Saturday, April 10, 2010

Cold Blooded “Police Raja Di Malaysia” murder 2 Indian Youths in Taiping (refer Malaysiakini)

Suspected robbers shot dead in Taiping

A two-year reign of terror by an armed robbery gang which targeted goldsmith shops in several states came to an end when police shot dead two suspects in Taiping at about 10pm yesterday.
Acting on a public tip-off, a police patrol car tailed the two suspects who were driving en route to Kamunting and ordered them to stop near the Taiping Tesco supermarket.
State CID chief D’Zuraidi Ibrahim told reporters today one of the suspects instead opened fire at police personnel while at the same time reversing their car into the patrol car.
Police returned fire and killed the two suspects on the spot. They recovered a .22 pistol, six live bullets, a samurai sword, two parang and three mobile phones from the suspect’s car.
The remains of the two suspects were sent to the Hospital Raja Permaisuri Bainun in Ipoh for a post-mortem.
18 cases solved
Police have identified one of the two suspects as R Satchihnathan, 20, from Johor whom they claim has a police record and was released last year from the Simpang Renggam Detention Centre in Johor.
It is believed that police have also identified the other suspect but have referred his case to the Bukit Aman police headquarters in Kuala Lumpur for further action.
D’Zuraidi said the gang started activities in 2008 and their modus operandi was to wear ski- masks and enter goldsmith shops waving their swords and parang while brandishing a pistol.
He said police believe they have now solved about 18 robbery cases in Perak (nine cases), Johor (three), Penang (two) and one case each in Selangor, Kedah, Perlis and Kuala Lumpur.
Police hoped to arrest the remaining members of gang soon, he added.
‘Taking shortcuts’

In an immediate reaction Human Rights Party pro-tem secretary-general P Uthayakumar called upon the home minister to immediately investigate and establish the truth of the police shooting.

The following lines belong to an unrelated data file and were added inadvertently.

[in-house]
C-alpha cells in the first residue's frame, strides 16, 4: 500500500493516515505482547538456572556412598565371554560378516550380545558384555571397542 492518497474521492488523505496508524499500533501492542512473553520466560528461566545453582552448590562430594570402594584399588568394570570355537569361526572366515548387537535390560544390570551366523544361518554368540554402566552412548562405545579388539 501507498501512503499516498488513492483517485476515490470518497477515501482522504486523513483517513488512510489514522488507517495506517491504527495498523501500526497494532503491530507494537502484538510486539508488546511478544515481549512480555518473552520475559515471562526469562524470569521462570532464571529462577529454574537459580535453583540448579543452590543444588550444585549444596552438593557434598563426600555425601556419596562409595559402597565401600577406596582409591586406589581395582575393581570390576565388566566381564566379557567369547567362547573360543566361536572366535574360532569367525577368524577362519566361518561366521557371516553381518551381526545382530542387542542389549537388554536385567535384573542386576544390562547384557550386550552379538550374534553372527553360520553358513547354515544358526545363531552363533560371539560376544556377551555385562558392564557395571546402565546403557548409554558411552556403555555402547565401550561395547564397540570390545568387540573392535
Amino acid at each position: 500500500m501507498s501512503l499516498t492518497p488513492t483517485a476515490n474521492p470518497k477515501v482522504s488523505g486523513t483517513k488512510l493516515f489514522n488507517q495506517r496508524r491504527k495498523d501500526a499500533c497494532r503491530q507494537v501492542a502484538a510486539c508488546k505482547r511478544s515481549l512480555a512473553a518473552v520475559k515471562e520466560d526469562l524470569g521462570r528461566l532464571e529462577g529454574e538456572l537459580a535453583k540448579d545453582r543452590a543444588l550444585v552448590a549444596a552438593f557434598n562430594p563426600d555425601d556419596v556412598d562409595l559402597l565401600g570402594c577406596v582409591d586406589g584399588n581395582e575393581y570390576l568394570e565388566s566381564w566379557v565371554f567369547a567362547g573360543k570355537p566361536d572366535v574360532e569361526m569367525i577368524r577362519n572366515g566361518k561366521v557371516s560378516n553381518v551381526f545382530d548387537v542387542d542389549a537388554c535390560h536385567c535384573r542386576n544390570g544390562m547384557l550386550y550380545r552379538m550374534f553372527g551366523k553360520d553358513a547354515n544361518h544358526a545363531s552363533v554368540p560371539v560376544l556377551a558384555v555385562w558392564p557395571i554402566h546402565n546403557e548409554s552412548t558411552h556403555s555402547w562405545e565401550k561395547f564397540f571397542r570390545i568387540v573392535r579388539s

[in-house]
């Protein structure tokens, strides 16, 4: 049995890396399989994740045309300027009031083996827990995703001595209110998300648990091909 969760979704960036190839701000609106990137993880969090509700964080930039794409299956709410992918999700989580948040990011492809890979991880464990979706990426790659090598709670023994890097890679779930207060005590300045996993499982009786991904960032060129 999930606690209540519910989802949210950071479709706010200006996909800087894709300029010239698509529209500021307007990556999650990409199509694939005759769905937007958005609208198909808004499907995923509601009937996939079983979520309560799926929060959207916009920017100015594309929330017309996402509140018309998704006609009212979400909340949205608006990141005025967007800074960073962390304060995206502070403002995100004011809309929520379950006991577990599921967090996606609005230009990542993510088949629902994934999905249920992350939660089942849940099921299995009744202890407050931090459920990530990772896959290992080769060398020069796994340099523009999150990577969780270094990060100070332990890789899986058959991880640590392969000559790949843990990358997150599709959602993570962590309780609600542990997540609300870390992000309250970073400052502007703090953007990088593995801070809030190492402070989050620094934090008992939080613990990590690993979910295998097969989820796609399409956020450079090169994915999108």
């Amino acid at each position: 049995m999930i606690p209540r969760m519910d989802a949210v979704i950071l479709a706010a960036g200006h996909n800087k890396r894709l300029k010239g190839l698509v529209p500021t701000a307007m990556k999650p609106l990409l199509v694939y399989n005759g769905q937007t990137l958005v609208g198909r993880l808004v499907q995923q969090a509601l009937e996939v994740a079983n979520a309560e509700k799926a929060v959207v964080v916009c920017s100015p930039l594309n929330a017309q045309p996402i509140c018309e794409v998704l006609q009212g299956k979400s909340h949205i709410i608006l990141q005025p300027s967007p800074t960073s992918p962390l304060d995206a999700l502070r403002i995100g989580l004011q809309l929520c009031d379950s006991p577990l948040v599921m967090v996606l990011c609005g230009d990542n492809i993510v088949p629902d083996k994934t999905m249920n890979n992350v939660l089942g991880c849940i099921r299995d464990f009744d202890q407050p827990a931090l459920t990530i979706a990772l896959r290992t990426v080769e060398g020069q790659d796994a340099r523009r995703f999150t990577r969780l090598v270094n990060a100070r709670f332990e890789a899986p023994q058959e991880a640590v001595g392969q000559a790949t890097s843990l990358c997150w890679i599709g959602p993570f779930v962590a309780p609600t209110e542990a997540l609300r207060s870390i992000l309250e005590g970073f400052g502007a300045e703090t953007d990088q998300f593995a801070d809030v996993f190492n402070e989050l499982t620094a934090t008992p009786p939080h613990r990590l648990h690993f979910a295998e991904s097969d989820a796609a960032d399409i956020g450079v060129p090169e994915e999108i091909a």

“We hereby call for a royal commission of inquiry to determine and establish if this was indeed an unofficial police shoot to kill operation further to an unofficial shoot to kill order.
“We expect the usual police announcement later today to be the routine eight steps as follows:
NONE“Step 1. Two Indian suspects were behaving suspiciously. Step 2. Police followed them. Step 3. They saw the police and sped off. Step 4. The police gave chase. Step 5. The suspects shot at the police. Step 6. Police in self-defence shot back and both the suspects were instantly killed in the encounter. Step 7. The suspects were allegedly involved in a series of serious crimes and/or have previous convictions. Step 8. The dead police murder victims are unable to defend themselves and the public perception of this the cold-blooded police murder is neutralised.”
Uthayakumar (pix) said that having been shot dead, the two youths were unable to defend themselves and clear their names.
“The police cannot take shortcuts and unilaterally dispense summary justice. They have to seriously investigate and if there is enough evidence, prosecute the suspects in an open court of law.
“If – and only if – the courts find the accused guilty and sentences them to death, can a man’s life be taken in Malaysia. This is the law in this country and not as per the aforesaid police actions,” he said.